Taking Delight in Having One's Mistakes Pointed Out
Being "delighted to have one's mistakes pointed out by others," is an ancient Chinese saying that embodies the very essence of Chinese traditional culture. It bespeaks of people of the past who accepted others' criticism and opinions and used them to correct and improve themselves.
Emperor Shun, a 23rd-22nd century BC leader of ancient China, made a practice of being delighted to have his mistakes pointed out. Under his leadership, he ushered in a new era of effective governance and harmonious societal reforms.
He ordered various grain seeds to be sown based on calculated seasonal conditions. He introduced irrigation by constructing ditches and drainage systems. He dredged rivers and controlled floods. He introduced the five penalties and eliminated four ferocious tribes. He appointed capable officials to oversee landscaping, agriculture, education, justice, and other important aspects of the society.
Emperor Shun became the lord of the largest league of tribes in central China. Historically, these tribes were thought to be one of the first ancestors of Chinese civilization to emphasize virtue and the adherence to the laws of nature.
Mencius (372 – 289 BC), a Chinese philosopher who was arguably the most famous Confucian after Confucius himself, taught his students about having the courage to accept criticisms. Mencius used three ancient figures as examples: Zilu, a disciple of Confucius, Emperor Yu and Emperor Shun. Mencius said, “When others pointed out mistakes made by Zilu, he was very happy. When Emperor Yu heard of something beneficial from someone, he would salute the person. Emperor Shun was even more outstanding. He had a remarkable ability to involve others while performing good deeds. He never stopped learning from others, eliminating his own shortcomings and improving himself. In this way, Emperor Shun was able to benefit numerous tribes through his virtuous actions. From his humble beginnings as a farmer, pottery craftsman, then fisherman, Shun worked his way up to become emperor. For his whole life he remained open to learning from others."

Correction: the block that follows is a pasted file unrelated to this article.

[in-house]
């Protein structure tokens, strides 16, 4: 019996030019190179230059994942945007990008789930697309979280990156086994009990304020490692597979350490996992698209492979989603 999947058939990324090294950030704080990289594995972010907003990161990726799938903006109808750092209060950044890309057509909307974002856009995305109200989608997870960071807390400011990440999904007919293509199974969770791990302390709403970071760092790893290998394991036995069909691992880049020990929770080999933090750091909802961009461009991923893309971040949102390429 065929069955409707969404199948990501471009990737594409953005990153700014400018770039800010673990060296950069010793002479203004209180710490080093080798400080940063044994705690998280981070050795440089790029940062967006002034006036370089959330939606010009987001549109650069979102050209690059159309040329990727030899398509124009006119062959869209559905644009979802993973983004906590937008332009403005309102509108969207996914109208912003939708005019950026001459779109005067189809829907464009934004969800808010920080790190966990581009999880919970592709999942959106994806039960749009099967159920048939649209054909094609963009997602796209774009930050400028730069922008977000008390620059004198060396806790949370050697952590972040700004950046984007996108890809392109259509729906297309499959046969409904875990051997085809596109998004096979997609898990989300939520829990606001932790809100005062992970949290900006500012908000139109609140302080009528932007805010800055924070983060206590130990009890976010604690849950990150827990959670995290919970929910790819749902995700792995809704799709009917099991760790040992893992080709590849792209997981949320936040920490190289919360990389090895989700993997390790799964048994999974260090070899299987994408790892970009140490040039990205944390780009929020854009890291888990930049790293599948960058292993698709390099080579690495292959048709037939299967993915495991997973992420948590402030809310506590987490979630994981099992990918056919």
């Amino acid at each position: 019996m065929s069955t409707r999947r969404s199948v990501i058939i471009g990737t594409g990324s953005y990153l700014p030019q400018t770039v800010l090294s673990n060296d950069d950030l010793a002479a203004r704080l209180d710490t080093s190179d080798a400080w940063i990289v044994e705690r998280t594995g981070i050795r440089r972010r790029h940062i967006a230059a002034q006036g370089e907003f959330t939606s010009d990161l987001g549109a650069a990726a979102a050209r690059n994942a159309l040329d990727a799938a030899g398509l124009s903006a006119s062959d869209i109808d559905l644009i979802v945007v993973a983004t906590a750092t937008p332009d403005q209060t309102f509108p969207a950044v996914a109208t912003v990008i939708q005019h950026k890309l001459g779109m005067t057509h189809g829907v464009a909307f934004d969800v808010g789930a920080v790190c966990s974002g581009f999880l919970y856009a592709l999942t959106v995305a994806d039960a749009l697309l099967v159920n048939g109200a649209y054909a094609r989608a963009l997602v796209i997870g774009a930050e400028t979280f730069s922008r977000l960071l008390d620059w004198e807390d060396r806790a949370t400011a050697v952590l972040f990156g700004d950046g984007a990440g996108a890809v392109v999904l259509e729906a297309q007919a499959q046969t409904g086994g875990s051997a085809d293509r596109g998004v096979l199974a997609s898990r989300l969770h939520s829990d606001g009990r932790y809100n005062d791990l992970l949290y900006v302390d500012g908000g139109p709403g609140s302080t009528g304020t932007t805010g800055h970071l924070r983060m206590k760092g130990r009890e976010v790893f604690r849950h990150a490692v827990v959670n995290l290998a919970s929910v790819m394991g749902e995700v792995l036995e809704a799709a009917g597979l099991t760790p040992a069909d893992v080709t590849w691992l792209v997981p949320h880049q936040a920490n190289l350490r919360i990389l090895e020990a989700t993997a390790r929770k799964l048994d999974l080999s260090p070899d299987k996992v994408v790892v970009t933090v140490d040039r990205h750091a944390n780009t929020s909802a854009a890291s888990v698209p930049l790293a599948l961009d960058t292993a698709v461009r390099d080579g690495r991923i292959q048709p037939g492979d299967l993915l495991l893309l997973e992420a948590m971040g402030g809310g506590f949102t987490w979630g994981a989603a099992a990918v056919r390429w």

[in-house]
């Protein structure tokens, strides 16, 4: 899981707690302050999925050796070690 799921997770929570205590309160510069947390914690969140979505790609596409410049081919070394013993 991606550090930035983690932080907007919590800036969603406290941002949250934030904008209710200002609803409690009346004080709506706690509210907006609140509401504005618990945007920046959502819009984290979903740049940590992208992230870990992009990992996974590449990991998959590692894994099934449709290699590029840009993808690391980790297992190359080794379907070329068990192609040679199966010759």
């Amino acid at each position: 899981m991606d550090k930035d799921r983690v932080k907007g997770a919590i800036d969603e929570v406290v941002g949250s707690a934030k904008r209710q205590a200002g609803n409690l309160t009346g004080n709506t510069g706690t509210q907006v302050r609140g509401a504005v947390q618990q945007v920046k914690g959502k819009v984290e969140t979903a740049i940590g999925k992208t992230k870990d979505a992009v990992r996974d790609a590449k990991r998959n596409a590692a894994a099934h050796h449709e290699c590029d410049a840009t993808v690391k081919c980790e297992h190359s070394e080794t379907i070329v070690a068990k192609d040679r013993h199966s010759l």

Li Shimin, known as Emperor Taizong of Tang (599 – 649 AD), was also a benevolent sage-like emperor. During his reign (627 – 649 AD), China reached its peak in power and prestige, known as the Golden Years of Zhenguan Era. One cannot dismiss his character of being open to accepting criticisms.
One day in the eighteenth year of the Zhenguan era, Emperor Taizong convened with various ministers in the imperial court. He said, "I would like to listen to your comments regarding my mistakes. Please just focus on my mistakes and speak freely."
Zhangsun Wuji and several other ministers chimed in, "Your Majesty carries out education and change with mercy and virtue. The world lives in peace and enjoys prosperity. What mistakes can there possibly be?"
Liu Ji, a chancellor, disagreed, "Your Majesty's sage-like virtue is indeed as immense as Zhangsun Wuji explained. However, recently someone submitted a written suggestion that did not please Your Majesty. Your Majesty scolded and interrogated the official in front of everyone. The official stepped back in line overcome with shame. This approach does not encourage officials to offer constructive criticism." Taizong was pleased and said, "What you said is correct. Mark my word that I will correct it!"
History serves as a mirror. Upon hearing others point out our mistakes, we need to face these mistakes head-on and have the fortitude and courage to learn from others. Only by becoming a good listener can we become wise. Only by correcting our mistakes, practicing good deeds, and constantly focusing inward, can we have a mature understanding of ourselves and of the world around us.